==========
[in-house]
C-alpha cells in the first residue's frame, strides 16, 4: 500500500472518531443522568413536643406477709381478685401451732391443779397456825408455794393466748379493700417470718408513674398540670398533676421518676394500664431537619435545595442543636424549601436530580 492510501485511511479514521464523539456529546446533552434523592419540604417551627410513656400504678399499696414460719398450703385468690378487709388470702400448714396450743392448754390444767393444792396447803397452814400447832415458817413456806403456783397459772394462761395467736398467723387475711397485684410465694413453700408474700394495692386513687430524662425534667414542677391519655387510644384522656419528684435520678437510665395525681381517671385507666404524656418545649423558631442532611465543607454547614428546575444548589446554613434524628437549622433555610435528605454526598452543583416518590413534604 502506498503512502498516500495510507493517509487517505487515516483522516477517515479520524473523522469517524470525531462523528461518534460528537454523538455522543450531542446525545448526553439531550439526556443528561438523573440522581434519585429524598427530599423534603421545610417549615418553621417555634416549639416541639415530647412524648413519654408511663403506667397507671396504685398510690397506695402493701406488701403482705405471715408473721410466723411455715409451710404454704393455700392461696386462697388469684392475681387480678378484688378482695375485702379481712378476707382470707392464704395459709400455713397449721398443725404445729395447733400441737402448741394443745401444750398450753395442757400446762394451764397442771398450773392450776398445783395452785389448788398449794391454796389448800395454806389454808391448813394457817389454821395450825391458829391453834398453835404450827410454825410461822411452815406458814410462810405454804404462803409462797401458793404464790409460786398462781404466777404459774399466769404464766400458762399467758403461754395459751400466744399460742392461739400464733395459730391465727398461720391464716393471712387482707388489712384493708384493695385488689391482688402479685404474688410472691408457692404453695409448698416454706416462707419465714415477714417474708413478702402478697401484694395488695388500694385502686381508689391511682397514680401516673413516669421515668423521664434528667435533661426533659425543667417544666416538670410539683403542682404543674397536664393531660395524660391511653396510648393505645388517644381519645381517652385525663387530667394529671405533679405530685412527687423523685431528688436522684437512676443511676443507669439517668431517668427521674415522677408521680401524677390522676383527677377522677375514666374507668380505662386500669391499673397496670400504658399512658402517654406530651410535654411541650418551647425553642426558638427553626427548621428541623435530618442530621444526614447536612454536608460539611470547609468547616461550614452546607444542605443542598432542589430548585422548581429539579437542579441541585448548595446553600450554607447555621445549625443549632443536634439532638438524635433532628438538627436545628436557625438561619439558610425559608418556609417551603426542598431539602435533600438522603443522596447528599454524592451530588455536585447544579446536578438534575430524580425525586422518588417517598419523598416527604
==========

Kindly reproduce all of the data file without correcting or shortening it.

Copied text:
[in-house]
C-alpha cells in the first residue's frame, strides 16, 4: 500500500472518531443522568413536643406477709381478685401451732391443779397456825408455794393466748379493700417470718408513674398540670398533676421518676394500664431537619435545595442543636424549601436530580 492510501485511511479514521464523539456529546446533552434523592419540604417551627410513656400504678399499696414460719398450703385468690378487709388470702400448714396450743392448754390444767393444792396447803397452814400447832415458817413456806403456783397459772394462761395467736398467723387475711397485684410465694413453700408474700394495692386513687430524662425534667414542677391519655387510644384522656419528684435520678437510665395525681381517671385507666404524656418545649423558631442532611465543607454547614428546575444548589446554613434524628437549622433555610435528605454526598452543583416518590413534604 502506498503512502498516500495510507493517509487517505487515516483522516477517515479520524473523522469517524470525531462523528461518534460528537454523538455522543450531542446525545448526553439531550439526556443528561438523573440522581434519585429524598427530599423534603421545610417549615418553621417555634416549639416541639415530647412524648413519654408511663403506667397507671396504685398510690397506695402493701406488701403482705405471715408473721410466723411455715409451710404454704393455700392461696386462697388469684392475681387480678378484688378482695375485702379481712378476707382470707392464704395459709400455713397449721398443725404445729395447733400441737402448741394443745401444750398450753395442757400446762394451764397442771398450773392450776398445783395452785389448788398449794391454796389448800395454806389454808391448813394457817389454821395450825391458829391453834398453835404450827410454825410461822411452815406458814410462810405454804404462803409462797401458793404464790409460786398462781404466777404459774399466769404464766400458762399467758403461754395459751400466744399460742392461739400464733395459730391465727398461720391464716393471712387482707388489712384493708384493695385488689391482688402479685404474688410472691408457692404453695409448698416454706416462707419465714415477714417474708413478702402478697401484694395488695388500694385502686381508689391511682397514680401516673413516669421515668423521664434528667435533661426533659425543667417544666416538670410539683403542682404543674397536664393531660395524660391511653396510648393505645388517644381519645381517652385525663387530667394529671405533679405530685412527687423523685431528688436522684437512676443511676443507669439517668431517668427521674415522677408521680401524677390522676383527677377522677375514666374507668380505662386500669391499673397496670400504658399512658402517654406530651410535654411541650418551647425553642426558638427553626427548621428541623435530618442530621444526614447536612454536608460539611470547609468547616461550614452546607444542605443542598432542589430548585422548581429539579437542579441541585448548595446553600450554607447555621445549625443549632443536634439532638438524635433532628438538627436545628436557625438561619439558610425559608418556609417551603426542598431539602435533600438522603443522596447528599454524592451530588455536585447544579446536578438534575430524580425525586422518588417517598419523598416527604